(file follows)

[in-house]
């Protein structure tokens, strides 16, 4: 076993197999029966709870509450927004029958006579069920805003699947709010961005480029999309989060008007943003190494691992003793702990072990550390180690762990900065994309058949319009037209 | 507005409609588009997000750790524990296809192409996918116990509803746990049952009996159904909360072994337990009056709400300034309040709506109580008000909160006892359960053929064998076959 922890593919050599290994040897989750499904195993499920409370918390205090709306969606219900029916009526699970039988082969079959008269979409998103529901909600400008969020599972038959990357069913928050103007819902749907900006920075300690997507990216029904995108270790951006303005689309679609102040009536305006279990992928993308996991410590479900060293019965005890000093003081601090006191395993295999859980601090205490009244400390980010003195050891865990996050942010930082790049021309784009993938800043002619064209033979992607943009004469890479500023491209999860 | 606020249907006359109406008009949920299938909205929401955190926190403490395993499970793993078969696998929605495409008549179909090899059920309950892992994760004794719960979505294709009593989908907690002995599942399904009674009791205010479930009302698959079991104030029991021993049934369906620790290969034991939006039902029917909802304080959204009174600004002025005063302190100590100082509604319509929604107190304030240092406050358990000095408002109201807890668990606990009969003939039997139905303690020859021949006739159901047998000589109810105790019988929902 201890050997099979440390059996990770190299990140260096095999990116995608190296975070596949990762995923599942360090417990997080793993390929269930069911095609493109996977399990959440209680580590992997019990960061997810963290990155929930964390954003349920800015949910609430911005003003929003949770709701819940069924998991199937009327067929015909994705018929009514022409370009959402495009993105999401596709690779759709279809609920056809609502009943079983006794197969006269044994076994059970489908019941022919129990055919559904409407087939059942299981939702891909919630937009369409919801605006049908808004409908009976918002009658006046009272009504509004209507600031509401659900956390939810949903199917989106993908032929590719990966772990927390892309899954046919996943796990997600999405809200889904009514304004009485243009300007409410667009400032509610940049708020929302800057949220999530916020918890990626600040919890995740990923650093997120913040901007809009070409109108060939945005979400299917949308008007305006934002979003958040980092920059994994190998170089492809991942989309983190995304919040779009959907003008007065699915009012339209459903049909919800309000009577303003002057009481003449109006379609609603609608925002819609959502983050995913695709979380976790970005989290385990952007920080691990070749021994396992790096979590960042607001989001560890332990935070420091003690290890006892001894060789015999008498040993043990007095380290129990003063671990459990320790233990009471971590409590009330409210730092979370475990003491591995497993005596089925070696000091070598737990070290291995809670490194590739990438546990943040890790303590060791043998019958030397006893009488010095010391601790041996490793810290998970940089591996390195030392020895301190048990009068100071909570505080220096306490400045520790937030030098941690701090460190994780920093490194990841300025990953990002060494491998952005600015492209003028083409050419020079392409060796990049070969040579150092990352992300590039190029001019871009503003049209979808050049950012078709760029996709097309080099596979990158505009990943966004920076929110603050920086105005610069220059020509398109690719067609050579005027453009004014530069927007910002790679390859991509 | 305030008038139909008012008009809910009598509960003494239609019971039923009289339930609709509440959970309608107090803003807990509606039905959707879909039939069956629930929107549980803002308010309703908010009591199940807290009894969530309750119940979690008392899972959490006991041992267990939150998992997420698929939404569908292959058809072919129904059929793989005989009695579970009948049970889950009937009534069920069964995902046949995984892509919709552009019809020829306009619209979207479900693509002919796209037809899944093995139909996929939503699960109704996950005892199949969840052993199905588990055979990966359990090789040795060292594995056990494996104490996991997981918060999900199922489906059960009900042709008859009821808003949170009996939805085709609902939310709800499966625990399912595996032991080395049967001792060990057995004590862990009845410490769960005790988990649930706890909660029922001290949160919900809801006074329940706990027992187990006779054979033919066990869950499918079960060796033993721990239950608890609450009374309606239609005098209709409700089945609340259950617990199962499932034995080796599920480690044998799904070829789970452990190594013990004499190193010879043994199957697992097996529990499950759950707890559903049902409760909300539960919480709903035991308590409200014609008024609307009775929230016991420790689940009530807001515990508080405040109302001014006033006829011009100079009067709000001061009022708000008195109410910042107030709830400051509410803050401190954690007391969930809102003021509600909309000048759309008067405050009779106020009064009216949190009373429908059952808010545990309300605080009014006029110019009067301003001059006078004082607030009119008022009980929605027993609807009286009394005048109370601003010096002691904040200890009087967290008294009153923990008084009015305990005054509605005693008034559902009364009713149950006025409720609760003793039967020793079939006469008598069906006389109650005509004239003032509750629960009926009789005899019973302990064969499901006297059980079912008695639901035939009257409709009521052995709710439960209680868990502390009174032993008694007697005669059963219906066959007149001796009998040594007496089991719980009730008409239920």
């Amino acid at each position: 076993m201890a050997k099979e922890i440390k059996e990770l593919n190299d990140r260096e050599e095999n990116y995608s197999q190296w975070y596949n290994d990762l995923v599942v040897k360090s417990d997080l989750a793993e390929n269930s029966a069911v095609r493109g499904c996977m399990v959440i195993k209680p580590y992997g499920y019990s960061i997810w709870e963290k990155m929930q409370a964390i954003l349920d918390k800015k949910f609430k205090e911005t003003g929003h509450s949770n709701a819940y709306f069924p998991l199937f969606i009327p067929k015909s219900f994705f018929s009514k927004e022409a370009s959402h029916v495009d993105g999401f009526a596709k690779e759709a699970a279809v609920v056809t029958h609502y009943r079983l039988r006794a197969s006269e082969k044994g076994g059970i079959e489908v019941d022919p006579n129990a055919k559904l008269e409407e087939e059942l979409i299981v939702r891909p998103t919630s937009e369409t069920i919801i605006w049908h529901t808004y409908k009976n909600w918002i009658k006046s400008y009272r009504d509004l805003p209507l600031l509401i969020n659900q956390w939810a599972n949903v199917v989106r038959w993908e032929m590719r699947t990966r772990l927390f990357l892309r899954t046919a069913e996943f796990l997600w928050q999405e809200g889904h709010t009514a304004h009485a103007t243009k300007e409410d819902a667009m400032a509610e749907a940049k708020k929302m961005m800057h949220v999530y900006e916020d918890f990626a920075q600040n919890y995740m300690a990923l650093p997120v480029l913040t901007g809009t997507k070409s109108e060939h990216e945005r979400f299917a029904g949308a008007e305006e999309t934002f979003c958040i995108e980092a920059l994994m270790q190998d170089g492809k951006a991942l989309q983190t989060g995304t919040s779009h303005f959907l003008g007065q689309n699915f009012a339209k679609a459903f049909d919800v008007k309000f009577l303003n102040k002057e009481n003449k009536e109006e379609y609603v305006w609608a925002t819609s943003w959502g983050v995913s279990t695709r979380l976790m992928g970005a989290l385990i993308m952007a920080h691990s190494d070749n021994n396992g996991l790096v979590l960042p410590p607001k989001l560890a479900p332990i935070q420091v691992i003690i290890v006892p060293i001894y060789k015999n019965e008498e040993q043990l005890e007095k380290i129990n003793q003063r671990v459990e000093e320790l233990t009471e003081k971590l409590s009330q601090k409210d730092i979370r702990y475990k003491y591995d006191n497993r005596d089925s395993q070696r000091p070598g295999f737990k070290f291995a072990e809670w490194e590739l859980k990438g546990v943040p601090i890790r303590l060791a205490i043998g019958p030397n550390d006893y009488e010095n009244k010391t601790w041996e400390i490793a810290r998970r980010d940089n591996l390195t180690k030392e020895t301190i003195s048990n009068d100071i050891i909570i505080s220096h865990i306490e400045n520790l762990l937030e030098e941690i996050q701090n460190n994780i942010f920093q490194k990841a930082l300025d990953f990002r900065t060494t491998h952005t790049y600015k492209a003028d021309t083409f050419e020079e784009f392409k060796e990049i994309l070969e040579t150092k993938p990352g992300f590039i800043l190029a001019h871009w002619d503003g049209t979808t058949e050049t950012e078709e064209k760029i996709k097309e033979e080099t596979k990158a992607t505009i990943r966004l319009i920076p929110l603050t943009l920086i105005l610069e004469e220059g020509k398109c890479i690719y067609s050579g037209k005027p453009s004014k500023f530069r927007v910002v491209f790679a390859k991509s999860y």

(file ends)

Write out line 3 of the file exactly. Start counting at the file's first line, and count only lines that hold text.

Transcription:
């Amino acid at each position: 076993m201890a050997k099979e922890i440390k059996e990770l593919n190299d990140r260096e050599e095999n990116y995608s197999q190296w975070y596949n290994d990762l995923v599942v040897k360090s417990d997080l989750a793993e390929n269930s029966a069911v095609r493109g499904c996977m399990v959440i195993k209680p580590y992997g499920y019990s960061i997810w709870e963290k990155m929930q409370a964390i954003l349920d918390k800015k949910f609430k205090e911005t003003g929003h509450s949770n709701a819940y709306f069924p998991l199937f969606i009327p067929k015909s219900f994705f018929s009514k927004e022409a370009s959402h029916v495009d993105g999401f009526a596709k690779e759709a699970a279809v609920v056809t029958h609502y009943r079983l039988r006794a197969s006269e082969k044994g076994g059970i079959e489908v019941d022919p006579n129990a055919k559904l008269e409407e087939e059942l979409i299981v939702r891909p998103t919630s937009e369409t069920i919801i605006w049908h529901t808004y409908k009976n909600w918002i009658k006046s400008y009272r009504d509004l805003p209507l600031l509401i969020n659900q956390w939810a599972n949903v199917v989106r038959w993908e032929m590719r699947t990966r772990l927390f990357l892309r899954t046919a069913e996943f796990l997600w928050q999405e809200g889904h709010t009514a304004h009485a103007t243009k300007e409410d819902a667009m400032a509610e749907a940049k708020k929302m961005m800057h949220v999530y900006e916020d918890f990626a920075q600040n919890y995740m300690a990923l650093p997120v480029l913040t901007g809009t997507k070409s109108e060939h990216e945005r979400f299917a029904g949308a008007e305006e999309t934002f979003c958040i995108e980092a920059l994994m270790q190998d170089g492809k951006a991942l989309q983190t989060g995304t919040s779009h303005f959907l003008g007065q689309n699915f009012a339209k679609a459903f049909d919800v008007k309000f009577l303003n102040k002057e009481n003449k009536e109006e379609y609603v305006w609608a925002t819609s943003w959502g983050v995913s279990t695709r979380l976790m992928g970005a989290l385990i993308m952007a920080h691990s190494d070749n021994n396992g996991l790096v979590l960042p410590p607001k989001l560890a479900p332990i935070q420091v691992i003690i290890v006892p060293i001894y060789k015999n019965e008498e040993q043990l005890e007095k380290i129990n003793q003063r671990v459990e000093e320790l233990t009471e003081k971590l409590s009330q601090k409210d730092i979370r702990y475990k003491y591995d006191n497993r005596d089925s395993q070696r000091p070598g295999f737990k070290f291995a072990e809670w490194e590739l859980k990438g546990v943040p601090i890790r303590l060791a205490i043998g019958p030397n550390d006893y009488e010095n009244k010391t601790w041996e400390i490793a810290r998970r980010d940089n591996l390195t180690k030392e020895t301190i003195s048990n009068d100071i050891i909570i505080s220096h865990i306490e400045n520790l762990l937030e030098e941690i996050q701090n460190n994780i942010f920093q490194k990841a930082l300025d990953f990002r900065t060494t491998h952005t790049y600015k492209a003028d021309t083409f050419e020079e784009f392409k060796e990049i994309l070969e040579t150092k993938p990352g992300f590039i800043l190029a001019h871009w002619d503003g049209t979808t058949e050049t950012e078709e064209k760029i996709k097309e033979e080099t596979k990158a992607t505009i990943r966004l319009i920076p929110l603050t943009l920086i105005l610069e004469e220059g020509k398109c890479i690719y067609s050579g037209k005027p453009s004014k500023f530069r927007v910002v491209f790679a390859k991509s999860y």